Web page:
KUNDUZ -- The Taliban have been attacking mosques in Takhar Province despite claiming to revere religious sites and scriptures, say religious scholars and tribal elders.
"Over the past 10 years, the Taliban have carried out attacks on dozens of mosques in the provinces of Takhar and Kunduz on the pretext of targeting military officials," said Mohammad Zahir Sherzad, 43, a tribal elder in Taloqan, the provincial capital of Takhar.
"The Taliban organise their destructive actions inside mosques and seminary schools since they know very well that the people of Afghanistan are Muslims and that they have faith and trust in their mosques," he told Salaam Times.
"The Taliban have lost their morale, and now they have been forced to take shelter inside mosques and carry out their attacks on security forces from within these places, which in itself is among their weaknesses," he added.
For example, on April 18, the Taliban blew up a mosque in Dasht-e-Qala District, Takhar Province.
"After they were surrounded in the Aikhanum area in Dasht-e-Qala District of Takhar Province and came under immense pressure of the security forces, the Taliban group used land mines to blow up a mosque in order to distract the attention of security forces," Abdul Khalil Aseer, a spokesman for the Takhar police, told Salaam Times.
"The security forces -- whom the Taliban call infidels -- show more respect toward the holy religion of Islam and holy places, and spare no efforts in protecting and maintaining them," he said, adding that the Taliban's actions are "against the laws of warfare".
The mosque was not hosting prayers at the time of the explosion, and only three Taliban militants who happened to be inside were killed, Mohammad Jawad Hijri, a spokesman for the Takhar governor, told Salaam Times.
"This brutal act shows that the Taliban are completely ignorant of religious and Islamic values," he said.
In another incident last October 20, the Taliban damaged a mosque in Imam Sahib District, Kunduz Province, using heavy weapons.
"The Taliban targeted a mosque in the village of Aqi Bai, Imam Sahib District; parts of this mosque were destroyed and religious books were damaged," Ehsanullah Khatib, a 55-year-old resident of the district, told Salaam Times.
"The mosque has not yet been rebuilt because of intermittent fighting, so it remains in ruins," he said.
Disregard for civilians
The Taliban's assault on mosques shows the militants' complete disregard for civilians, activists and residents say.
"On October 29, 2010, the Taliban murdered engineer Mohammad Omar, a former governor and resident of Takhar Province, along with dozens of others who had attended a Friday prayer sermon in a mosque in Taloqan, all while the victims were praying," said Marzila Hamidi, 30, a civil society activist in Takhar Province.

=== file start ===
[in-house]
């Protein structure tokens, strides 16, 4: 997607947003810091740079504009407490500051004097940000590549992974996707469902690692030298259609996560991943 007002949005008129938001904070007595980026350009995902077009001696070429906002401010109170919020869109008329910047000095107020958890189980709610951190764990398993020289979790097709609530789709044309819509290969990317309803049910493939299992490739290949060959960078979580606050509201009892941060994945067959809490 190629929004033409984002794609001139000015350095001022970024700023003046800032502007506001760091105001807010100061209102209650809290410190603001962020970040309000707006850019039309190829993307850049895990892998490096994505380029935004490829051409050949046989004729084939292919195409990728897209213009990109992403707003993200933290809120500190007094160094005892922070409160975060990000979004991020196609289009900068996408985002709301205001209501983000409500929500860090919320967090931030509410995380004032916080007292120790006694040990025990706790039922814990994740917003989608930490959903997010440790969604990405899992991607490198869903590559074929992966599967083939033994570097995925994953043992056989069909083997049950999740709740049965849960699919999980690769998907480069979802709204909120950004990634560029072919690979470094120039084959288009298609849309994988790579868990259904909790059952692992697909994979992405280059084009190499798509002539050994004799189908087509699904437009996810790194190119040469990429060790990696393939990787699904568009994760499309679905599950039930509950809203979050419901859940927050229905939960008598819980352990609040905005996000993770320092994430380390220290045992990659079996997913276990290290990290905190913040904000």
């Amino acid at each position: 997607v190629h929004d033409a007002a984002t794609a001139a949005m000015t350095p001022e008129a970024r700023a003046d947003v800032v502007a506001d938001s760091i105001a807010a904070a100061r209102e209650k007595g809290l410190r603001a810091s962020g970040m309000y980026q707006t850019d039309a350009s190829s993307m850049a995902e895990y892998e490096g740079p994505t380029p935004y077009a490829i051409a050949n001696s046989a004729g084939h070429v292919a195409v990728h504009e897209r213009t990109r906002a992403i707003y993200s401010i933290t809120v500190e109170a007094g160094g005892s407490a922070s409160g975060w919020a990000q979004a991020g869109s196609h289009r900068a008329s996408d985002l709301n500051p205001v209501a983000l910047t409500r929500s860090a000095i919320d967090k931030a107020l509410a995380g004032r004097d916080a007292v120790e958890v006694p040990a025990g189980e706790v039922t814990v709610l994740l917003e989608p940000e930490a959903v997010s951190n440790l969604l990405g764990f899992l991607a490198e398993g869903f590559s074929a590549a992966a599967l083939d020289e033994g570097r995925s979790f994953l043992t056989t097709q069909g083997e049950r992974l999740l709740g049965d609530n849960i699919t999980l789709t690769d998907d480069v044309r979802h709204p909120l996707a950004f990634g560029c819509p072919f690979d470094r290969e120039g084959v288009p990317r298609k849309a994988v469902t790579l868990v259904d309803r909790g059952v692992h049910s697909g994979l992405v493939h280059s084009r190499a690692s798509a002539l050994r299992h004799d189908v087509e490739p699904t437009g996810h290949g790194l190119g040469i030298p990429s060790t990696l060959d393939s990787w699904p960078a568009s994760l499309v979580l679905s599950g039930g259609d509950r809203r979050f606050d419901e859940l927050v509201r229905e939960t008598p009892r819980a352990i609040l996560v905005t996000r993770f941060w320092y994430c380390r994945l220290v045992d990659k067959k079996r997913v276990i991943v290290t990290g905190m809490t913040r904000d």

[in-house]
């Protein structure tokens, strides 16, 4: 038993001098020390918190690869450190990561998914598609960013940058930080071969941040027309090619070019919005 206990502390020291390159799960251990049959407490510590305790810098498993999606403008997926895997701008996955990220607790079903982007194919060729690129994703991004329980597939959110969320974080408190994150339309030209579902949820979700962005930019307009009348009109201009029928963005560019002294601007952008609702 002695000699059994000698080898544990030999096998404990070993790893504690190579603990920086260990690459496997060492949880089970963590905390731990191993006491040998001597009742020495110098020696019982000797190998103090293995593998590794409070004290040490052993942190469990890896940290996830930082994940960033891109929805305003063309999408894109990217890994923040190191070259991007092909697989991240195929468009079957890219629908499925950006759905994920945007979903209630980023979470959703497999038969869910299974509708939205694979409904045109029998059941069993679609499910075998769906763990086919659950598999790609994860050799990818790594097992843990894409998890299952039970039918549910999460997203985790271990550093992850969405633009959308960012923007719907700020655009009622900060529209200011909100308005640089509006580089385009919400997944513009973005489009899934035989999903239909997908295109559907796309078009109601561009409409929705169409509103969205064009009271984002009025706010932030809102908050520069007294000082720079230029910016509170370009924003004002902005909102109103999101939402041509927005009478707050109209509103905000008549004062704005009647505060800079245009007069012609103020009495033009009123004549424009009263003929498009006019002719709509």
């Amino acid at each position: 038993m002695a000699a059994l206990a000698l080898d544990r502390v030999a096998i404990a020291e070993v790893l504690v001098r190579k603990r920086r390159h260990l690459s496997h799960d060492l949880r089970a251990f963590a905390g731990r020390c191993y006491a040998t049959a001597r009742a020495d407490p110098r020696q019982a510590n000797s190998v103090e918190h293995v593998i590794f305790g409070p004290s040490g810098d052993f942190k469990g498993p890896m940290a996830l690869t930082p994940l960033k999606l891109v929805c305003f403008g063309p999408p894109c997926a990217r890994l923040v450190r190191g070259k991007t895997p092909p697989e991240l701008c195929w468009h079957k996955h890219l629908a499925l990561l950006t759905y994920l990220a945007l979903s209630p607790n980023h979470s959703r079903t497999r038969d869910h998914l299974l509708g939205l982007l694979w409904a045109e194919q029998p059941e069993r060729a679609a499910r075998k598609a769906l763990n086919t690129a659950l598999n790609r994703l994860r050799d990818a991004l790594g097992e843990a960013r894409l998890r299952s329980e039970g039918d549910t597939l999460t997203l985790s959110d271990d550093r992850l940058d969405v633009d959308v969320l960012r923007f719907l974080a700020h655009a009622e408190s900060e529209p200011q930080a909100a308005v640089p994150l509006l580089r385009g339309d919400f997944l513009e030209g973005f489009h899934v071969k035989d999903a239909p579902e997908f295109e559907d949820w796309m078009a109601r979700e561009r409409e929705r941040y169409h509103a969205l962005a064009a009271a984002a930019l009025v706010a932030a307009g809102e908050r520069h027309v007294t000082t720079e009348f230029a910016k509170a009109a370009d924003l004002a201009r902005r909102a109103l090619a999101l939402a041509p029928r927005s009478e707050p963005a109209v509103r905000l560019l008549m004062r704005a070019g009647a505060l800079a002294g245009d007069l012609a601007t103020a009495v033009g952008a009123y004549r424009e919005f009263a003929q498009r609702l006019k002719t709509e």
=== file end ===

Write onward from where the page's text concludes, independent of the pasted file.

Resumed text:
"Such explosions and suicide bombings indicate that the Taliban leaders have not changed their ideology, and hence they still emphasise the continuation of war and violence," Hamidi told Salaam Times.
"While resorting to the pretext of jihad, the Taliban are unaware of the Islamic religion and its benefits. They hide explosives in, or carry out massacres inside mosques," he said.
"In addition to these crimes, the Taliban do not pay the slightest attention to differentiating between the military and civilian populations," he said.
"When the Taliban attack their targets in a mosque or place a roadside bomb to eliminate their targets, this is an indication that they have no regard for those public places and installations, nor do they care about civilian lives that are lost as a result of such actions," Mawlawi Qiamuddin Rahmani, a resident of Kunduz Province, told Salaam Times.
"All that matters to the Taliban is to deal a blow to the government through such explosions and suicide bombings," he said.
"The Taliban think that they can pave the way for their reign over society and the minds of the public through spreading fear and terror," Rahmani said.
"It is apparent that the nature of the Taliban have not changed in terms of violence against the public, and against mosques, considering the increase in violence, the murder of civilians and attacks on holy places," said Mawlawi Abdullah Qarluq, a member of the Meshrano Jirga (the upper house of parliament) representing Kunduz.
In yet another example, "on August 30, 2013, the Taliban murdered Sheikh Sadruddin, the governor of Dasht-i-Archi District, Kunduz Province, in a mosque during a memorial ceremony," Qarluq told Salaam Times.
"Dozens were killed and injured," he said.
"The more violence the Taliban display.. and the more they victimise civilians and military personnel" serves only to "increase the level of hatred felt by civilians toward this group," Amruddin Wali, a member of the Kunduz Provincial Council, told Salaam Times.